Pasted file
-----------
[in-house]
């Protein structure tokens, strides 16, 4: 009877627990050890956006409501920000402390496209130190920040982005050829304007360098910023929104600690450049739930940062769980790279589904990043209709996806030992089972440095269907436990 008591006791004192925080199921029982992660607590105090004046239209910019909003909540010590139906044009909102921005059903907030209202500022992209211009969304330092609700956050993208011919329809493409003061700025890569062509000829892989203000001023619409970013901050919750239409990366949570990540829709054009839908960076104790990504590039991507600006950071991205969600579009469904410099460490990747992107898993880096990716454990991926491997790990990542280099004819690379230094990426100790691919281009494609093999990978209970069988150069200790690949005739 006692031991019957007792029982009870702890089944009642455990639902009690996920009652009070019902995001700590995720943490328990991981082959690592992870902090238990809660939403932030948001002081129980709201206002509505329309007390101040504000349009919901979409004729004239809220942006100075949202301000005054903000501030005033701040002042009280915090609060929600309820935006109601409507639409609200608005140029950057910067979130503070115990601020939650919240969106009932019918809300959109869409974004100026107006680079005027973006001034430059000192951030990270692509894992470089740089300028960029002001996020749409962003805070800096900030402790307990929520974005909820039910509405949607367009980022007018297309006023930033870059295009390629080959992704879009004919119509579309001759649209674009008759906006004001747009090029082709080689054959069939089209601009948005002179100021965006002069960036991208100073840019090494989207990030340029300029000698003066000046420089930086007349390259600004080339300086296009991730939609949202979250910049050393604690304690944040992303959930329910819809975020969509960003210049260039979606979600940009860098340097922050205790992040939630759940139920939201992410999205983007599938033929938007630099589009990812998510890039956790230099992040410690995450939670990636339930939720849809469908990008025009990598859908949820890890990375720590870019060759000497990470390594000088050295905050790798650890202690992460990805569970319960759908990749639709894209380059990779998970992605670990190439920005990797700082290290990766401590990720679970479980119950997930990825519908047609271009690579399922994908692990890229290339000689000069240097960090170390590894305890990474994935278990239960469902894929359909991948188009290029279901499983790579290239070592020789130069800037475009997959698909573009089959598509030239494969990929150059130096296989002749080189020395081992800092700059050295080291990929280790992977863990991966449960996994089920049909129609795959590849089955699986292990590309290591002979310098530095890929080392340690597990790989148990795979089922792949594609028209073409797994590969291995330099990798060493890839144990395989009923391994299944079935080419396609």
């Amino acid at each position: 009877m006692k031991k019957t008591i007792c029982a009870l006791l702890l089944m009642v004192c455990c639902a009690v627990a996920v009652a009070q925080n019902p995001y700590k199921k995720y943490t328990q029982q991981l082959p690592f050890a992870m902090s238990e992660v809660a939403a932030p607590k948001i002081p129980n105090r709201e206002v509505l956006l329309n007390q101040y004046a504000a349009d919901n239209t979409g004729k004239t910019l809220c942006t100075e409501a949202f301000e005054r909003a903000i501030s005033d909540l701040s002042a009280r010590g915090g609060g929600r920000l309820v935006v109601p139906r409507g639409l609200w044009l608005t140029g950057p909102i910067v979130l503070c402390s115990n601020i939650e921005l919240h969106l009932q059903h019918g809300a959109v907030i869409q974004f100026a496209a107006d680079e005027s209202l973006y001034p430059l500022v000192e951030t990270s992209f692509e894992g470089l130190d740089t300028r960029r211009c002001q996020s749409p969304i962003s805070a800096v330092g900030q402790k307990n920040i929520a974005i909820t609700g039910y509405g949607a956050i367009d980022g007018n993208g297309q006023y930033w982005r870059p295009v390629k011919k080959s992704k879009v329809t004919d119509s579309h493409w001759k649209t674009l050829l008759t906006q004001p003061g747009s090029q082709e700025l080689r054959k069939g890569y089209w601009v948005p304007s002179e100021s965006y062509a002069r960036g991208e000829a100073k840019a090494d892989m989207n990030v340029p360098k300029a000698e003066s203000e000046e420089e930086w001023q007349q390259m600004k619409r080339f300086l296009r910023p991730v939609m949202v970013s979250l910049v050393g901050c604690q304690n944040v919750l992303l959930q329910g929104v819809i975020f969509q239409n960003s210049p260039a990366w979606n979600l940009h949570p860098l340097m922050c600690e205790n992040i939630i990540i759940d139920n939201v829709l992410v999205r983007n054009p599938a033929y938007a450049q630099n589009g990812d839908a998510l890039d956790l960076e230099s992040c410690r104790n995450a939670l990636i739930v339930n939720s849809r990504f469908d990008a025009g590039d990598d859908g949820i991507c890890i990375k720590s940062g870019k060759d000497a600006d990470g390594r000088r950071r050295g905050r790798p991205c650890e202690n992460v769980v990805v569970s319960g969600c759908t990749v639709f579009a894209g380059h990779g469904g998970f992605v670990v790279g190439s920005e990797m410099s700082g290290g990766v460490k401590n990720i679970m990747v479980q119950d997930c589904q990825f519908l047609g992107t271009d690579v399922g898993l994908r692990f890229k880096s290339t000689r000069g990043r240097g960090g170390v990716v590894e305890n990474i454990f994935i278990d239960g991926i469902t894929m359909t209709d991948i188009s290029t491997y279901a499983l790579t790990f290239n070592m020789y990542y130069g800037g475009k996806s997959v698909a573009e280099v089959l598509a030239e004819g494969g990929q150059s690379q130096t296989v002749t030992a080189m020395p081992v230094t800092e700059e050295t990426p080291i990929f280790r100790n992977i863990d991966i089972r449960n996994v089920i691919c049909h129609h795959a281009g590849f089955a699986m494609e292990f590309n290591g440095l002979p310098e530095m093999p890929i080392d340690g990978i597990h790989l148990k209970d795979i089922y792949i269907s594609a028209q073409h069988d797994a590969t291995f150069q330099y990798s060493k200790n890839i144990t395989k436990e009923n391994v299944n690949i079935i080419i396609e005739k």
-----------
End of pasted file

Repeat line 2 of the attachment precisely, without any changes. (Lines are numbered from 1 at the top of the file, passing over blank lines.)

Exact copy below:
């Protein structure tokens, strides 16, 4: 009877627990050890956006409501920000402390496209130190920040982005050829304007360098910023929104600690450049739930940062769980790279589904990043209709996806030992089972440095269907436990 008591006791004192925080199921029982992660607590105090004046239209910019909003909540010590139906044009909102921005059903907030209202500022992209211009969304330092609700956050993208011919329809493409003061700025890569062509000829892989203000001023619409970013901050919750239409990366949570990540829709054009839908960076104790990504590039991507600006950071991205969600579009469904410099460490990747992107898993880096990716454990991926491997790990990542280099004819690379230094990426100790691919281009494609093999990978209970069988150069200790690949005739 006692031991019957007792029982009870702890089944009642455990639902009690996920009652009070019902995001700590995720943490328990991981082959690592992870902090238990809660939403932030948001002081129980709201206002509505329309007390101040504000349009919901979409004729004239809220942006100075949202301000005054903000501030005033701040002042009280915090609060929600309820935006109601409507639409609200608005140029950057910067979130503070115990601020939650919240969106009932019918809300959109869409974004100026107006680079005027973006001034430059000192951030990270692509894992470089740089300028960029002001996020749409962003805070800096900030402790307990929520974005909820039910509405949607367009980022007018297309006023930033870059295009390629080959992704879009004919119509579309001759649209674009008759906006004001747009090029082709080689054959069939089209601009948005002179100021965006002069960036991208100073840019090494989207990030340029300029000698003066000046420089930086007349390259600004080339300086296009991730939609949202979250910049050393604690304690944040992303959930329910819809975020969509960003210049260039979606979600940009860098340097922050205790992040939630759940139920939201992410999205983007599938033929938007630099589009990812998510890039956790230099992040410690995450939670990636339930939720849809469908990008025009990598859908949820890890990375720590870019060759000497990470390594000088050295905050790798650890202690992460990805569970319960759908990749639709894209380059990779998970992605670990190439920005990797700082290290990766401590990720679970479980119950997930990825519908047609271009690579399922994908692990890229290339000689000069240097960090170390590894305890990474994935278990239960469902894929359909991948188009290029279901499983790579290239070592020789130069800037475009997959698909573009089959598509030239494969990929150059130096296989002749080189020395081992800092700059050295080291990929280790992977863990991966449960996994089920049909129609795959590849089955699986292990590309290591002979310098530095890929080392340690597990790989148990795979089922792949594609028209073409797994590969291995330099990798060493890839144990395989009923391994299944079935080419396609």